See why treasure hunters are still drawn to Arizona's Superstition Mountains by the lure of the fabled Lost Dutchman Mine and the promise of untold riches.
The Superstition Mountains in Arizona are bound to be home to at least a few good stories by virtue of their name alone.
For one, the desert area bears remnants of the cliff dwellings of an ancient people whose identity is still unknown. But it was the Apaches who became the area’s most famous native residents, using the mountains as a stronghold during the 1800s when the whites began their westward expansion, lured by the promise of gold.
The start of the most famous legend to come from the mountains, that of the Lost Dutchman Mine, begins with these fortune-seekers. According to legend, a family by the name of Peralta moved north from Mexico in the early 19th century to try their luck at mining in the American West and their efforts were rewarded when they struck gold in the 1840s.
The legend continues to explain that the luck of the Peralta’s eventually ran out and they were ambushed by the Apache, who left no trace of the treasure and only a few survivors who brought the tale of the hidden horde back to Mexico.
In the years after the massacre, the legend around the Lost Dutchman Mine grew, attracting treasure-seekers who hoped to find the cache (perhaps worth about $200 million according to one estimate). However, despite several men claiming to have found the mine, no one ever came forward with the gold.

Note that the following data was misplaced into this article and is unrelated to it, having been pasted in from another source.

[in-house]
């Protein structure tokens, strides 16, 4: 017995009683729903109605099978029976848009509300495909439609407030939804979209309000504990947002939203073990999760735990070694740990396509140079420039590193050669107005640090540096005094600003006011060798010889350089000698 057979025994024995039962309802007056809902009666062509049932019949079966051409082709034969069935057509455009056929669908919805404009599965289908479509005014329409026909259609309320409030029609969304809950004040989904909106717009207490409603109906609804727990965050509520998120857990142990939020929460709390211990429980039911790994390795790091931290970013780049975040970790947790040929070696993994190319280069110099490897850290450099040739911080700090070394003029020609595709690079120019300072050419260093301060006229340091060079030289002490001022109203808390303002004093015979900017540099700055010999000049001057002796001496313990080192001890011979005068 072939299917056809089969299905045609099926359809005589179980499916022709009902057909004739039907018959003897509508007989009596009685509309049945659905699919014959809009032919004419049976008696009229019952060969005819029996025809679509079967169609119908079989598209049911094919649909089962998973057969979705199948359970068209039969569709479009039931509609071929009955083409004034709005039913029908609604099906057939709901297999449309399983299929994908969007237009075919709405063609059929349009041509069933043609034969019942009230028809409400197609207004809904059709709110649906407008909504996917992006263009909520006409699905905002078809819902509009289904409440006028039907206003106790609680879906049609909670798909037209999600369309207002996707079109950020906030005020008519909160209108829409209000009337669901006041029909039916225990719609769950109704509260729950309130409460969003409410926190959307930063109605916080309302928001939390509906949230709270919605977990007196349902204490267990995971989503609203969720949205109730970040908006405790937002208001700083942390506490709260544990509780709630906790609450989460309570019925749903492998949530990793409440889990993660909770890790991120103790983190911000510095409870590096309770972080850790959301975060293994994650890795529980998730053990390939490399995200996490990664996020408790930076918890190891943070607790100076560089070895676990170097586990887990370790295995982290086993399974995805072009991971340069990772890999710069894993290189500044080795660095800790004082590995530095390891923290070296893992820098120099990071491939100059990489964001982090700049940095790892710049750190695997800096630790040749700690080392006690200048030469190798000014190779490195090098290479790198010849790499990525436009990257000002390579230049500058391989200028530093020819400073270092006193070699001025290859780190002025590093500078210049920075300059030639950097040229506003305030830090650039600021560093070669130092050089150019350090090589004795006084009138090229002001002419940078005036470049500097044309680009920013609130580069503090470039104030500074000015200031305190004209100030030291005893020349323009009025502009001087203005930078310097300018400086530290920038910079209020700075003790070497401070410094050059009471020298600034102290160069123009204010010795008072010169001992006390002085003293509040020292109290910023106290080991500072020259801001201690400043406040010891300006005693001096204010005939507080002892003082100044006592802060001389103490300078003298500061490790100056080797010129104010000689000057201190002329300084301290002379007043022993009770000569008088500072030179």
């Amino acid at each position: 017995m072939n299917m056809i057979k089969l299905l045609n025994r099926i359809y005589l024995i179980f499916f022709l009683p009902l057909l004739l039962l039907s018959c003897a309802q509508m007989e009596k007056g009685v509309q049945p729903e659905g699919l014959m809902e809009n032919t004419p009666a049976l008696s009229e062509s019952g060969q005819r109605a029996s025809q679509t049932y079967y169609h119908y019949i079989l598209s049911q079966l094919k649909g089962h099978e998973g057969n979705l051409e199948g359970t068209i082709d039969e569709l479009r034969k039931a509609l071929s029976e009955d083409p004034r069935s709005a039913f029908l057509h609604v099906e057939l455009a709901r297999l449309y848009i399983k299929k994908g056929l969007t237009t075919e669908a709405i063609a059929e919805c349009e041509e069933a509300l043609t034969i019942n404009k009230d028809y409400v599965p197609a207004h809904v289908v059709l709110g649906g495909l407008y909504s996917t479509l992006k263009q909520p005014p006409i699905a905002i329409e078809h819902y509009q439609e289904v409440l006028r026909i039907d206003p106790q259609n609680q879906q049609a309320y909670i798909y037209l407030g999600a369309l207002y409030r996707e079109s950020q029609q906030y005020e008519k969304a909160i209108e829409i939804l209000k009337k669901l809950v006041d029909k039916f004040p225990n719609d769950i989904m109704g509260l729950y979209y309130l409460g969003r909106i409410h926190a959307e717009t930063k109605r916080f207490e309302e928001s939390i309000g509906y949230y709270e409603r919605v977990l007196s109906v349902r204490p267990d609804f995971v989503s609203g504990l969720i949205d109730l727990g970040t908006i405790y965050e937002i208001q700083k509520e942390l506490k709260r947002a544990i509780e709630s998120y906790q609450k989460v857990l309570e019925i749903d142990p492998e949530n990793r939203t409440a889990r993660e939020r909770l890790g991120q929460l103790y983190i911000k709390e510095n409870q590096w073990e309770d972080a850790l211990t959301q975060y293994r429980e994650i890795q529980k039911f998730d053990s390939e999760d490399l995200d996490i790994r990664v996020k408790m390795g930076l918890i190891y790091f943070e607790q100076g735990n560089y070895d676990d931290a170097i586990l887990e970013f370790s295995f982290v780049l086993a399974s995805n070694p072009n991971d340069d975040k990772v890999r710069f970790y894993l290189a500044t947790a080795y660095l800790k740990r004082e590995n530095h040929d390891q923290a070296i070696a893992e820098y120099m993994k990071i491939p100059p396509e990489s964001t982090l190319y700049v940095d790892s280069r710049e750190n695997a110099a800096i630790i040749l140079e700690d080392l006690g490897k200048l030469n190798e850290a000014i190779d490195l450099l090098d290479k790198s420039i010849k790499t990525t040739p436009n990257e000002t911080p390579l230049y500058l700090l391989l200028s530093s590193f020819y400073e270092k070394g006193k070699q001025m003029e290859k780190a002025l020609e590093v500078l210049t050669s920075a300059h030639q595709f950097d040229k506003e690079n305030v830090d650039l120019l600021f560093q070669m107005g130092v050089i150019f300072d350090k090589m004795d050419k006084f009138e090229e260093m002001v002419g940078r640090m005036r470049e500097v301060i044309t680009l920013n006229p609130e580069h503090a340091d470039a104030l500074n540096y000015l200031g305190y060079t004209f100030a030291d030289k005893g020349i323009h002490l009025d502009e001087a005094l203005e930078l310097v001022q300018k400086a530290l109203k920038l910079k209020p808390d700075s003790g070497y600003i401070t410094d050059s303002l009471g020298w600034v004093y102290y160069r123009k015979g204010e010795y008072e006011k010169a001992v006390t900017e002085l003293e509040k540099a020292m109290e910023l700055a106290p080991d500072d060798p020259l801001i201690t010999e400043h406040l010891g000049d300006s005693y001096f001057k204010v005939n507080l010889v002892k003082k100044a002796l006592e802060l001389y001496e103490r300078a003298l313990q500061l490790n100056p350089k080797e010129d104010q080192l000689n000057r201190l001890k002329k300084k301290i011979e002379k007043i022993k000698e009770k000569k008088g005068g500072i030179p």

It wasn’t until the late 1870s that the man who would give the mine its legendary name was able to lock down the location with the help of one of the Peralta’s descendants.
Jacob Waltz was a German immigrant, the “Dutchman” of the eponymous mine (“dutch” being a corruption of “deutsch,” the German word for “German”).
Jacob Waltz does appear to have been a real person; whether he was simply used as the basis for the story or actually found the lost gold is another story. His naturalization papers are listed in the Los Angeles county archives and his name appears in an Arizona territorial census from 1864; other government documents confirm he did, indeed, live in Arizona territory from 1863-1891.
As the story of Waltz’ supposed discovery goes, he and his partner Jacob Weiser re-opened the mine and were able to stash away gold of their own in the Superstitions. Weiser (if he ever existed at all) eventually met the same unfortunate fate as the Peraltas and was killed by the Apache, although some versions of the story have him murdered by his former partner.
Waltz, now the sole possessor of all the gold, eventually moved to Phoenix, where he died in 1891, but not before relaying his story to his neighbor, Julia Thomas. Neither Thomas nor anyone since has been able to find the now legendary gold of the Lost Dutchman Mine, although that has not discouraged people from trying (one widely-circulated estimate from the 1970s claimed that 8,000 people a year search for it).
The body of one “dutch hunter” (as they are known to locals) was found in the Superstition Mountains as recently as 2012.
Jesse Capen was obsessed with the legend of the lost gold, despite the lack of hard historical evidence. He vanished into the mountains in 2009 and his body was not discovered until three years later, hidden in a crevasse 35 feet up a cliff, and destined to become yet another chapter in the continuing story of the lost mine.
Although the Lost Dutchman Mine has always remained a popular local story (which many people accept as fact), there is very little actual proof of the mine’s existence, besides word of mouth. Nevertheless, the lore has led to the publication of several books (and, in turn, a few movies), although they mostly just embellish off the basics of the existing oral legend — one of the great tales of treasure in modern history.
After this look at the Lost Dutchman Mine, read up on history’s most fascinating sunken ships, some of which went down with legendary treasures. Then, see some astonishing photos taken at the height of the Klondike Gold Rush.